Brazil, China, and India Are Fat, And Getting Fatter

In addition to infrastructure, the BRICS need to focus on healthcare spending. They fail to address their obesity rates that their peril.
Chinese KFC banner.jpg
People stand in front of a poster for a KFC and Pizza Hut in Guangzhou, capital of south China's Guangdong province, on April 2, 2007. (Joe Tan/Reuters)

In China, the growth rate of new Kentucky Fried Chicken restaurants is 13 percent a year, compared with 2.9 percent in the U.S. And as the chain has expanded, so have Chinese citizens' waistlines. Recently, the aspiring BRICS nations (Brazil, Russia, India, China, and South Africa) met in sunny Durban, South Africa, for their fifth summit to discuss their plans for creating their proposed BRICS Development Bank (BDB). Despite ongoing doubts that these nations will be able to quickly come to an agreement over where and how the bank will function, there is hope that these differences can be overcome.

But there is one issue that the BRICS leaders seemed to have overlooked. That is, how will the BRICS bank address these nations' ongoing struggle to contain the spread of disease? Diseases commonly attributed to economic wealth and prosperity, such as obesity and diabetes, are on the rise and will inevitably threaten their bristling economies should the BDB fail to adequately invest in healthcare infrastructure.

The proposed BDB bank is mainly focused on providing loans and grants - approximately $4.5 trillion in total - to finance infrastructural development projects in the BRICS and other developing nations. This funding will be used to construct railroads, bridges, highways, and ports. Created as an alternative " Bretton Woods for the developing nations," loans will be provided at favorable lending terms. The bank will also provide a currency reserve of $100 billion dollars to be used in times of economic crisis. Another implicit goal through this banking endeavor is to decrease the BRICS and other developing nations' ongoing reliance on the World Bank and IMF for financial assistance while creating a lending facility that better understands developing nations' context and needs.

Unfortunately, however, at the fifth summit the BRICS failed to come to terms on how and when the BDB will be established. Differences over how much these nations will contribute to the bank's initial deposit; disagreements over who will lead the BDB - with China striving to take control though greater financial contributions ; differences in domestic political structures, cultures, and foreign policy views; as well as contestation over where the BDB will open shop has concerned many that it may take time for bank operations to begin.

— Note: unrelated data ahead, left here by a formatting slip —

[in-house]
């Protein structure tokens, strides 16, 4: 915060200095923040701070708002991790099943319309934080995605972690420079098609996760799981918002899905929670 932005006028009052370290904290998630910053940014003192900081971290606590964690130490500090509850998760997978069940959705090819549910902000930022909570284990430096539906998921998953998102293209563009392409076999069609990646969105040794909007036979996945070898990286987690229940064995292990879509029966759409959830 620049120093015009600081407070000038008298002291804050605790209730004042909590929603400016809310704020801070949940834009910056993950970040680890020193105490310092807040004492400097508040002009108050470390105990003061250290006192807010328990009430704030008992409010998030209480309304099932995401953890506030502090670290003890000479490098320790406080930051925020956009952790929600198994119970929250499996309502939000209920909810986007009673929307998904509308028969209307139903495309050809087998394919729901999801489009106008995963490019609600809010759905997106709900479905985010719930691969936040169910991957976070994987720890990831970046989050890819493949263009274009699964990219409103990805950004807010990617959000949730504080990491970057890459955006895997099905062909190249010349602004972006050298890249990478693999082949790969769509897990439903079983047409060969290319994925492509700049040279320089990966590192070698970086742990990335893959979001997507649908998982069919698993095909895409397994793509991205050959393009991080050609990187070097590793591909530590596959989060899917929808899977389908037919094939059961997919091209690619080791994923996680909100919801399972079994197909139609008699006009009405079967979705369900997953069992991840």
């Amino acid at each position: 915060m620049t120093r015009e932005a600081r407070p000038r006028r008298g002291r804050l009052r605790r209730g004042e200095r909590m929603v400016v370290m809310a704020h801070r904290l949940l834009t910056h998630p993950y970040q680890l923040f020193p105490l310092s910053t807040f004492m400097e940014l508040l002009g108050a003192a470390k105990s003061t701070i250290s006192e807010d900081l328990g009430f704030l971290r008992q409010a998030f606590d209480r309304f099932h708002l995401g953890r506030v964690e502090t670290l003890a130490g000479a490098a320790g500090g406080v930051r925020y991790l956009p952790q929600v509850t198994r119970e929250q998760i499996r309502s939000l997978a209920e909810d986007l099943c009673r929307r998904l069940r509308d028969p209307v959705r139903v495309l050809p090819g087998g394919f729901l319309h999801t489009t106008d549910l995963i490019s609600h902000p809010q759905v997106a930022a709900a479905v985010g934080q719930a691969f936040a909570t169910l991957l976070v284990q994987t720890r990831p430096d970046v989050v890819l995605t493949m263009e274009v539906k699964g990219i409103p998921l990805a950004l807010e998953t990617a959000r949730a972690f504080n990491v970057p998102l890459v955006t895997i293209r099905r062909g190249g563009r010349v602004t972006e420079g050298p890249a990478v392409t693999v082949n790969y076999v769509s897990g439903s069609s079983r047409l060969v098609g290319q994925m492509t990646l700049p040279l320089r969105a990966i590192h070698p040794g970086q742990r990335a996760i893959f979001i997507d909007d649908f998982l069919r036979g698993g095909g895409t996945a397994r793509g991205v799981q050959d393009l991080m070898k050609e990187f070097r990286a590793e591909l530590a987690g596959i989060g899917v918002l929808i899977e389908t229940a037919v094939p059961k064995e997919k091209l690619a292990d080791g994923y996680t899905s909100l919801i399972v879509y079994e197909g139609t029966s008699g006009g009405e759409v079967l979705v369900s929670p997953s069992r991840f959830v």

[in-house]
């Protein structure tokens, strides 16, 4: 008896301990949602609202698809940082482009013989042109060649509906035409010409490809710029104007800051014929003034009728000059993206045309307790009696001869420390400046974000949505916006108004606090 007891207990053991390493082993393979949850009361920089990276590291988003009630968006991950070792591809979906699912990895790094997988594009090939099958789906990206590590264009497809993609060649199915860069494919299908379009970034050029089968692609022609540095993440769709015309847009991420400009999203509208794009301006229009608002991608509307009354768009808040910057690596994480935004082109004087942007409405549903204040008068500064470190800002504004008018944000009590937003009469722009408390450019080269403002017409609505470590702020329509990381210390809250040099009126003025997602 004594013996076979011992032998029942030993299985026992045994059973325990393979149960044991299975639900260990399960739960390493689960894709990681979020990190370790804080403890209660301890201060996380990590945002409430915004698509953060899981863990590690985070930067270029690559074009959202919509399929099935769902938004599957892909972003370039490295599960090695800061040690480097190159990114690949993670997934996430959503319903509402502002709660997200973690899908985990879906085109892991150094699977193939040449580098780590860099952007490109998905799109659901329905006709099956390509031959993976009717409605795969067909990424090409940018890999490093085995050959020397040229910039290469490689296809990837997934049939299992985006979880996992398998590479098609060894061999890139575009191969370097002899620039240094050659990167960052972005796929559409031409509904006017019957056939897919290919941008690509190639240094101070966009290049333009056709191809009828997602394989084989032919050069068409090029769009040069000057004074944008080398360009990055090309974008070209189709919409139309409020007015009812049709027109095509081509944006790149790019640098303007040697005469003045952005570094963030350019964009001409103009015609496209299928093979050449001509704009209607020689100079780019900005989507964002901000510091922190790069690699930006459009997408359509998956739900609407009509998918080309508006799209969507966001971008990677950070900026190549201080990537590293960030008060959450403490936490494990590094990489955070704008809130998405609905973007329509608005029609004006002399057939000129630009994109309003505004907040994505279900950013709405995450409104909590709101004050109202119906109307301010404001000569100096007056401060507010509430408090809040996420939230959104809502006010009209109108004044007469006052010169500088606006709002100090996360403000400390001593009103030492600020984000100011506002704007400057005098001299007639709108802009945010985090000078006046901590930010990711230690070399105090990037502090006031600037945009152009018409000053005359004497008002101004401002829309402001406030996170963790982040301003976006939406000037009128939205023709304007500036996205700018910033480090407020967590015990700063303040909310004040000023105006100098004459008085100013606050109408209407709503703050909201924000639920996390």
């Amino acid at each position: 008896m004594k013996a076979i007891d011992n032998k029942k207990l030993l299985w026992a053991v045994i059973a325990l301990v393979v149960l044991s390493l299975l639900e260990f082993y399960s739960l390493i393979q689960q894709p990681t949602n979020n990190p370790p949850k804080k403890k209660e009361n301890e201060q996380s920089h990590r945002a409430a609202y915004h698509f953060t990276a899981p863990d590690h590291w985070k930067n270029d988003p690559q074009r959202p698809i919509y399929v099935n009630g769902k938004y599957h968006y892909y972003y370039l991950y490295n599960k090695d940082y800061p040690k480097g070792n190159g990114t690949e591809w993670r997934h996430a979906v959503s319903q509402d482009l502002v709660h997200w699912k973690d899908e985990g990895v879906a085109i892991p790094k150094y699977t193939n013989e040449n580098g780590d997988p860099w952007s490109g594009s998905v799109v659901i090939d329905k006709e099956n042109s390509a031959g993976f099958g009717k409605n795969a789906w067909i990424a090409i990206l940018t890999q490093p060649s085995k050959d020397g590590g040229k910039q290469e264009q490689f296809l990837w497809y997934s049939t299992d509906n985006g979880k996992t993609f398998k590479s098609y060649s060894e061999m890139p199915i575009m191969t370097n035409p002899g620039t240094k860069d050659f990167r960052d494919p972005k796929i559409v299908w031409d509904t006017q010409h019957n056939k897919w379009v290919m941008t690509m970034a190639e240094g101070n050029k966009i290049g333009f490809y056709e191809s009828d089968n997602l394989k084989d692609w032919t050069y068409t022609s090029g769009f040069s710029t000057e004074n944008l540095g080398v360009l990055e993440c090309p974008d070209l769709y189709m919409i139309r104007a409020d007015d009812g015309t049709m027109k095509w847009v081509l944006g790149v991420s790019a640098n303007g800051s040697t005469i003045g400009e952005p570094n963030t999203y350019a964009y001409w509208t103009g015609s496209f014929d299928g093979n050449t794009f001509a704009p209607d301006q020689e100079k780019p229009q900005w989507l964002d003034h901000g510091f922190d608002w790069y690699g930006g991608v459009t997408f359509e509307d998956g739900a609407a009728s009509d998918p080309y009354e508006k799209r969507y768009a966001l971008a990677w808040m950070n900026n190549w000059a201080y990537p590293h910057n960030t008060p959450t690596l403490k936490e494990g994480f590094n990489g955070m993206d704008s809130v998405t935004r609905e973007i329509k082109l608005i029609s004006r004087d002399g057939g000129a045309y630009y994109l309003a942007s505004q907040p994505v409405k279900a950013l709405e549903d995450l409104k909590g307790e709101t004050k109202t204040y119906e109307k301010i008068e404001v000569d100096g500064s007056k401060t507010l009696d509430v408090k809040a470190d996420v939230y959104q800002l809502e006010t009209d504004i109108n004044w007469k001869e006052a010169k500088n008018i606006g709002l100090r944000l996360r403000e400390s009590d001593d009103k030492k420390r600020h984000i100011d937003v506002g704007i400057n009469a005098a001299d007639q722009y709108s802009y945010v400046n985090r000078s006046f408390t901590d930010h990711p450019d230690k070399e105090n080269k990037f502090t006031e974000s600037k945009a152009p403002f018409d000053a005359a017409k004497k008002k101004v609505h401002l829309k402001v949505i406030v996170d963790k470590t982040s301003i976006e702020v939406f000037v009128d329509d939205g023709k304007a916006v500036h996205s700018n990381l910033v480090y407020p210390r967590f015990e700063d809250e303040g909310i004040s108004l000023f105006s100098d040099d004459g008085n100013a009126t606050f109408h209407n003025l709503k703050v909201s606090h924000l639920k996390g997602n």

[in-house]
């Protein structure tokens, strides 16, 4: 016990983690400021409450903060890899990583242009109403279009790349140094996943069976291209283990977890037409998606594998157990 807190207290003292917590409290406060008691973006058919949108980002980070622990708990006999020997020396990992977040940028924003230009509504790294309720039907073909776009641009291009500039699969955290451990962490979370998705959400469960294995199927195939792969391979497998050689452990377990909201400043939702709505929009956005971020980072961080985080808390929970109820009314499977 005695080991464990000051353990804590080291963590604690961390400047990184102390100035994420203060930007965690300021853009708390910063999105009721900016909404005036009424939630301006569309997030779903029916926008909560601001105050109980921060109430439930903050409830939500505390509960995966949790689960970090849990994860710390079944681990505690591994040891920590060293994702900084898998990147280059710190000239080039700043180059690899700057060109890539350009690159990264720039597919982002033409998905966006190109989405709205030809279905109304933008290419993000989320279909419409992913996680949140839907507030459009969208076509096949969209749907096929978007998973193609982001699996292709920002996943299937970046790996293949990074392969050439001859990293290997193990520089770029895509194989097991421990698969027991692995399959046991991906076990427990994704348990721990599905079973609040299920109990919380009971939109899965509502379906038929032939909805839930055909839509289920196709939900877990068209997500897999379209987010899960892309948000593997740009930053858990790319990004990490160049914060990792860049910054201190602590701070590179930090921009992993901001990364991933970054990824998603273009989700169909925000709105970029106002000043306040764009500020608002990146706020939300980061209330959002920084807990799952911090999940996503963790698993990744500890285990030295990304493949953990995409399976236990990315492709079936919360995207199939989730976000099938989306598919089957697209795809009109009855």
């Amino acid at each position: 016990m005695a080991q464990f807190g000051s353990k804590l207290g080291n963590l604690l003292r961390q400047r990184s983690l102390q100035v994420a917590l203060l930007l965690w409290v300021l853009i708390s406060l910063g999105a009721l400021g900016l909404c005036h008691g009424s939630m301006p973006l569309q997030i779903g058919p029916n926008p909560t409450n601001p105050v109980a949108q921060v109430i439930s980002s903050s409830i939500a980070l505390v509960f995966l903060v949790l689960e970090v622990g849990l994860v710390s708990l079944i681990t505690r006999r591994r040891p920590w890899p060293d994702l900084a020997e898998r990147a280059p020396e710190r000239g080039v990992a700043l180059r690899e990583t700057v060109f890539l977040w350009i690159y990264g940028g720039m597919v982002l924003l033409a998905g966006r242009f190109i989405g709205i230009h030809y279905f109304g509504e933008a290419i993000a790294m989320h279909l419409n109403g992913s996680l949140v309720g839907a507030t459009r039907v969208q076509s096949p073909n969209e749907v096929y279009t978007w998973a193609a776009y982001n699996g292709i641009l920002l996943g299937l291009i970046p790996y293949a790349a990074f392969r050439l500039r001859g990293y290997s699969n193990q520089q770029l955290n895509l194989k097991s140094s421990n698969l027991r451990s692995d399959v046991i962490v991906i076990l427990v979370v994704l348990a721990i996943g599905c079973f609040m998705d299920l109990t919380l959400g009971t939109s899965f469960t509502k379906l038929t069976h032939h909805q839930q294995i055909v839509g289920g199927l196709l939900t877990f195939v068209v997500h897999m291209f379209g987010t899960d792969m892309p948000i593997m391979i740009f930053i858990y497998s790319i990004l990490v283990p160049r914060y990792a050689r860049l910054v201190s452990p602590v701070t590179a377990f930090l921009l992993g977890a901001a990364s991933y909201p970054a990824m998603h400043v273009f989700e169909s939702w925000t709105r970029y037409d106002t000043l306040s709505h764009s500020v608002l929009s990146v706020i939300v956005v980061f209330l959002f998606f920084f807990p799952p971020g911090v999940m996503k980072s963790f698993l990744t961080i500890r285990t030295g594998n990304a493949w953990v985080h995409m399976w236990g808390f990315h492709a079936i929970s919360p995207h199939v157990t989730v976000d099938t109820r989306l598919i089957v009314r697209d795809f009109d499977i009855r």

But these nations share a deeper historical interest that may help to overcome these differences. Since the early-20th century, political leaders in all of these nations have aspired to engage in international cooperation, both for the establishment of peace but also for the creation of multilateral institutions, such as the United Nations and the World Health Organization. Through these endeavors and others, the BRICS found common ground in striving to increase their international reputation as nations that mattered in the world; as nations that could make a difference.

The BRICS leaders see the BDB as an opportunity to achieve these foreign policy objectives. President Vladimir Putin of Russia has viewed the BDB as a key "cooperative mechanism" in helping transform the old system of international finance and to bolster the emerging nation's influence in this realm. All of the BRICS leaders also agree that the BDB will help to magnify their voice within key multilateral lending agencies, such as the World Bank and the International Monetary Fund .

While these geopolitical incentives may help to facilitate agreements to finalize the BDB, and while their certainly is wide-spread agreement that the endeavor can strengthen infrastructural investment and economic growth, one key issue seems to have been overlooked: Health.

Presented by

Eduardo J. Gómez

Eduardo J. Gómez is a writer and professor in London.

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